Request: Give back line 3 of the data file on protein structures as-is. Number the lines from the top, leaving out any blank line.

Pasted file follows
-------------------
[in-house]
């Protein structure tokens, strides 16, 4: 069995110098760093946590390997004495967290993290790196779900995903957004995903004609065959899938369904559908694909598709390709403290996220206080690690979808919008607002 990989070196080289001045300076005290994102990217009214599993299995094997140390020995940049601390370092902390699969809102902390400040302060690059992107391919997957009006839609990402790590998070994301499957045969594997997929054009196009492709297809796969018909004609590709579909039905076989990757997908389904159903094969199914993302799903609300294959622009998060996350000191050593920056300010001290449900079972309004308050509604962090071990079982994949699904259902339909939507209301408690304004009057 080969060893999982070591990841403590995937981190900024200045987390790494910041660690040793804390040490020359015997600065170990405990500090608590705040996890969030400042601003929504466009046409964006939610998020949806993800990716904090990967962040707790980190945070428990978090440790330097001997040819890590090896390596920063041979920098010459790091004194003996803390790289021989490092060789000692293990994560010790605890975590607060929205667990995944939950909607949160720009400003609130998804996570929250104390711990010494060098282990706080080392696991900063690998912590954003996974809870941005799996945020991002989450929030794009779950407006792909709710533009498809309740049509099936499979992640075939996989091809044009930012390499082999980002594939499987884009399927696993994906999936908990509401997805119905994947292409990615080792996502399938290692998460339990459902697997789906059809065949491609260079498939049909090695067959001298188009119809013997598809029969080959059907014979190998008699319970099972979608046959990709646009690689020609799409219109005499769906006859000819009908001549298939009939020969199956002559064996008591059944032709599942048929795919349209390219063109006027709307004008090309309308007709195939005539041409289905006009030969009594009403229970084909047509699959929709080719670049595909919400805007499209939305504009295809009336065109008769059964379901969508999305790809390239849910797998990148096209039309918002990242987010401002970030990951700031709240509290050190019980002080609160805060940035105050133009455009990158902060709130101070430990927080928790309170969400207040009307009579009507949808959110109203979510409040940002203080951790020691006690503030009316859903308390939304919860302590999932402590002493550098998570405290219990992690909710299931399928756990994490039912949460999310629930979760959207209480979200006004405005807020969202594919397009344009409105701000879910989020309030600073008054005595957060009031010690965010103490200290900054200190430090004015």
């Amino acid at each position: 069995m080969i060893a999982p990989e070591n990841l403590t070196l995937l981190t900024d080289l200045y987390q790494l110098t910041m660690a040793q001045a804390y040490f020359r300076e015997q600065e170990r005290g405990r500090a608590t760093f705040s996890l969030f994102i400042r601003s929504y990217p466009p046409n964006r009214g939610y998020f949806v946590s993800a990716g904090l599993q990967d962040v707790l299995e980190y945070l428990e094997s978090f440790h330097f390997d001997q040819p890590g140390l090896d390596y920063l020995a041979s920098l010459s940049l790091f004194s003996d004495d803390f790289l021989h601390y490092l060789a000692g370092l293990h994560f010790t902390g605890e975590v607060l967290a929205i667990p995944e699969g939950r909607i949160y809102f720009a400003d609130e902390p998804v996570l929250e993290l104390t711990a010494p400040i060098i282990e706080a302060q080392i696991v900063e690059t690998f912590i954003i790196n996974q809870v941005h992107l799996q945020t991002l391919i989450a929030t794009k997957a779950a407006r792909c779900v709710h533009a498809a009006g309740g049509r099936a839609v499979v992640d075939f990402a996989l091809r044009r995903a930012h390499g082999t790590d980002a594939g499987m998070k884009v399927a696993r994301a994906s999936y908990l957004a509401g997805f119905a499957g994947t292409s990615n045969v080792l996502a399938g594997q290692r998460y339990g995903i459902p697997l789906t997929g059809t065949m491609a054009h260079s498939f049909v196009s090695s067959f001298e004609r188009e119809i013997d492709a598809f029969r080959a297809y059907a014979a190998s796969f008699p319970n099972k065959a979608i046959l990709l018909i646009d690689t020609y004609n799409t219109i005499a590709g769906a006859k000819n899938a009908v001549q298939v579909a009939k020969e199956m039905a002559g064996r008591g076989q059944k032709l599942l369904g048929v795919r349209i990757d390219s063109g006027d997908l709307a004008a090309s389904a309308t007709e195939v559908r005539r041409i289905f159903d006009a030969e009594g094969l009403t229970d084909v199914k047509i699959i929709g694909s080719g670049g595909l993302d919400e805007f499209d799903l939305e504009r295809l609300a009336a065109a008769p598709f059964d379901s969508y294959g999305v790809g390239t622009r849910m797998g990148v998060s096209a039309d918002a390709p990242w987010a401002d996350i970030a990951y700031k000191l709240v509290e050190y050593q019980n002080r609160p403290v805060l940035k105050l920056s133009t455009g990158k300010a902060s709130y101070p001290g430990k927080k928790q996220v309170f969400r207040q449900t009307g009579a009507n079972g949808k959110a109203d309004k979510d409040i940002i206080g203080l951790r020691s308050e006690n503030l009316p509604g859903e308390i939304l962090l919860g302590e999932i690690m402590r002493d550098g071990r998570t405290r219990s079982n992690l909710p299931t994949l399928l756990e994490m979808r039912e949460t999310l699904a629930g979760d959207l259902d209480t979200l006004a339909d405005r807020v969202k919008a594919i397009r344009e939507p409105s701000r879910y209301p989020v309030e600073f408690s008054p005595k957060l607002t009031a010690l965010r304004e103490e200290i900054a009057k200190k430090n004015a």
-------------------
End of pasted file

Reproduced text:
């Amino acid at each position: 069995m080969i060893a999982p990989e070591n990841l403590t070196l995937l981190t900024d080289l200045y987390q790494l110098t910041m660690a040793q001045a804390y040490f020359r300076e015997q600065e170990r005290g405990r500090a608590t760093f705040s996890l969030f994102i400042r601003s929504y990217p466009p046409n964006r009214g939610y998020f949806v946590s993800a990716g904090l599993q990967d962040v707790l299995e980190y945070l428990e094997s978090f440790h330097f390997d001997q040819p890590g140390l090896d390596y920063l020995a041979s920098l010459s940049l790091f004194s003996d004495d803390f790289l021989h601390y490092l060789a000692g370092l293990h994560f010790t902390g605890e975590v607060l967290a929205i667990p995944e699969g939950r909607i949160y809102f720009a400003d609130e902390p998804v996570l929250e993290l104390t711990a010494p400040i060098i282990e706080a302060q080392i696991v900063e690059t690998f912590i954003i790196n996974q809870v941005h992107l799996q945020t991002l391919i989450a929030t794009k997957a779950a407006r792909c779900v709710h533009a498809a009006g309740g049509r099936a839609v499979v992640d075939f990402a996989l091809r044009r995903a930012h390499g082999t790590d980002a594939g499987m998070k884009v399927a696993r994301a994906s999936y908990l957004a509401g997805f119905a499957g994947t292409s990615n045969v080792l996502a399938g594997q290692r998460y339990g995903i459902p697997l789906t997929g059809t065949m491609a054009h260079s498939f049909v196009s090695s067959f001298e004609r188009e119809i013997d492709a598809f029969r080959a297809y059907a014979a190998s796969f008699p319970n099972k065959a979608i046959l990709l018909i646009d690689t020609y004609n799409t219109i005499a590709g769906a006859k000819n899938a009908v001549q298939v579909a009939k020969e199956m039905a002559g064996r008591g076989q059944k032709l599942l369904g048929v795919r349209i990757d390219s063109g006027d997908l709307a004008a090309s389904a309308t007709e195939v559908r005539r041409i289905f159903d006009a030969e009594g094969l009403t229970d084909v199914k047509i699959i929709g694909s080719g670049g595909l993302d919400e805007f499209d799903l939305e504009r295809l609300a009336a065109a008769p598709f059964d379901s969508y294959g999305v790809g390239t622009r849910m797998g990148v998060s096209a039309d918002a390709p990242w987010a401002d996350i970030a990951y700031k000191l709240v509290e050190y050593q019980n002080r609160p403290v805060l940035k105050l920056s133009t455009g990158k300010a902060s709130y101070p001290g430990k927080k928790q996220v309170f969400r207040q449900t009307g009579a009507n079972g949808k959110a109203d309004k979510d409040i940002i206080g203080l951790r020691s308050e006690n503030l009316p509604g859903e308390i939304l962090l919860g302590e999932i690690m402590r002493d550098g071990r998570t405290r219990s079982n992690l909710p299931t994949l399928l756990e994490m979808r039912e949460t999310l699904a629930g979760d959207l259902d209480t979200l006004a339909d405005r807020v969202k919008a594919i397009r344009e939507p409105s701000r879910y209301p989020v309030e600073f408690s008054p005595k957060l607002t009031a010690l965010r304004e103490e200290i900054a009057k200190k430090n004015a």